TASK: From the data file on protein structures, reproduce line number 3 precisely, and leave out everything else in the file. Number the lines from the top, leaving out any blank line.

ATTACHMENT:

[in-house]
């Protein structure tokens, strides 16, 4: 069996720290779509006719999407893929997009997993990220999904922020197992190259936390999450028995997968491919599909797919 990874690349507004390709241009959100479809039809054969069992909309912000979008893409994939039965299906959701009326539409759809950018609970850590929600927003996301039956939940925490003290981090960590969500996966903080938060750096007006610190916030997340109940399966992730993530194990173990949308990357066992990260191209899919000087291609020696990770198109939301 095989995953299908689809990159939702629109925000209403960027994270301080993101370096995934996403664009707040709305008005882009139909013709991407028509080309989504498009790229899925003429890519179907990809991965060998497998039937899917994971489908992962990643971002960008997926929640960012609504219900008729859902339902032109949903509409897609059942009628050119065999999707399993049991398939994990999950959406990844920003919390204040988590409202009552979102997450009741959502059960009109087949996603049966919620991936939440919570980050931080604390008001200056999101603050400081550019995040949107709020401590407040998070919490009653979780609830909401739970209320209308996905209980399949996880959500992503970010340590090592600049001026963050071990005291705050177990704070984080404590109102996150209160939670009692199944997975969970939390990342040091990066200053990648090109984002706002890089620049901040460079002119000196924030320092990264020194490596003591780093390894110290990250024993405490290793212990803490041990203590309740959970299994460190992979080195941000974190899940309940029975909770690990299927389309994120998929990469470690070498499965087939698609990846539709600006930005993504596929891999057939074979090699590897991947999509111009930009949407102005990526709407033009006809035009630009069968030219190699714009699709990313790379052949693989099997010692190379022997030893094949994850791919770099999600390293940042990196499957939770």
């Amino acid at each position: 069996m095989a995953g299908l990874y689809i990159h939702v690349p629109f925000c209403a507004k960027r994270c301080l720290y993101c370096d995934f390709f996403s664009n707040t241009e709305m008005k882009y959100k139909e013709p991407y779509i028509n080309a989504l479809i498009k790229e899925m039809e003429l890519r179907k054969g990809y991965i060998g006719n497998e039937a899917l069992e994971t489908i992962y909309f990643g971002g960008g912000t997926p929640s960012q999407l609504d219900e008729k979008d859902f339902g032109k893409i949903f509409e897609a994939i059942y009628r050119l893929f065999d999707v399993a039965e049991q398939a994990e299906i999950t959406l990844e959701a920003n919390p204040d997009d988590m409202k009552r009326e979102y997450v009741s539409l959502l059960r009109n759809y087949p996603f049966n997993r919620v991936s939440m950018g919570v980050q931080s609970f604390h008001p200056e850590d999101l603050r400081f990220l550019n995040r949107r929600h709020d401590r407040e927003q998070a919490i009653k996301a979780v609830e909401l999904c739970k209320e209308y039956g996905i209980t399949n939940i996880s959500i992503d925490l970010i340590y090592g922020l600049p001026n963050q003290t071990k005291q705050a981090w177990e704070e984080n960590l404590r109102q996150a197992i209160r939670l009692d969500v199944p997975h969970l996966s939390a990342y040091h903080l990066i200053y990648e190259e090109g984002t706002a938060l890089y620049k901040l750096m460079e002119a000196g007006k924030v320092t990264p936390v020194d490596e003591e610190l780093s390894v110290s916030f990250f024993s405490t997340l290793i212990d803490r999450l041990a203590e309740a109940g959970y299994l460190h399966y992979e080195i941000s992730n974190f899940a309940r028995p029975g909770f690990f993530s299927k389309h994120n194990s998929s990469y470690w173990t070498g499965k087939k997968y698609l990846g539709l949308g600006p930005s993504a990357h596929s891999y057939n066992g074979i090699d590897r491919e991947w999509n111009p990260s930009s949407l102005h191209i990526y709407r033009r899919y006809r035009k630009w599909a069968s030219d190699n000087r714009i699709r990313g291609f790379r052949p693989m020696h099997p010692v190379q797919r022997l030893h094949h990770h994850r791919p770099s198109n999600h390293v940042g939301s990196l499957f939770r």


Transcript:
């Amino acid at each position: 069996m095989a995953g299908l990874y689809i990159h939702v690349p629109f925000c209403a507004k960027r994270c301080l720290y993101c370096d995934f390709f996403s664009n707040t241009e709305m008005k882009y959100k139909e013709p991407y779509i028509n080309a989504l479809i498009k790229e899925m039809e003429l890519r179907k054969g990809y991965i060998g006719n497998e039937a899917l069992e994971t489908i992962y909309f990643g971002g960008g912000t997926p929640s960012q999407l609504d219900e008729k979008d859902f339902g032109k893409i949903f509409e897609a994939i059942y009628r050119l893929f065999d999707v399993a039965e049991q398939a994990e299906i999950t959406l990844e959701a920003n919390p204040d997009d988590m409202k009552r009326e979102y997450v009741s539409l959502l059960r009109n759809y087949p996603f049966n997993r919620v991936s939440m950018g919570v980050q931080s609970f604390h008001p200056e850590d999101l603050r400081f990220l550019n995040r949107r929600h709020d401590r407040e927003q998070a919490i009653k996301a979780v609830e909401l999904c739970k209320e209308y039956g996905i209980t399949n939940i996880s959500i992503d925490l970010i340590y090592g922020l600049p001026n963050q003290t071990k005291q705050a981090w177990e704070e984080n960590l404590r109102q996150a197992i209160r939670l009692d969500v199944p997975h969970l996966s939390a990342y040091h903080l990066i200053y990648e190259e090109g984002t706002a938060l890089y620049k901040l750096m460079e002119a000196g007006k924030v320092t990264p936390v020194d490596e003591e610190l780093s390894v110290s916030f990250f024993s405490t997340l290793i212990d803490r999450l041990a203590e309740a109940g959970y299994l460190h399966y992979e080195i941000s992730n974190f899940a309940r028995p029975g909770f690990f993530s299927k389309h994120n194990s998929s990469y470690w173990t070498g499965k087939k997968y698609l990846g539709l949308g600006p930005s993504a990357h596929s891999y057939n066992g074979i090699d590897r491919e991947w999509n111009p990260s930009s949407l102005h191209i990526y709407r033009r899919y006809r035009k630009w599909a069968s030219d190699n000087r714009i699709r990313g291609f790379r052949p693989m020696h099997p010692v190379q797919r022997l030893h094949h990770h994850r791919p770099s198109n999600h390293v940042g939301s990196l499957f939770r």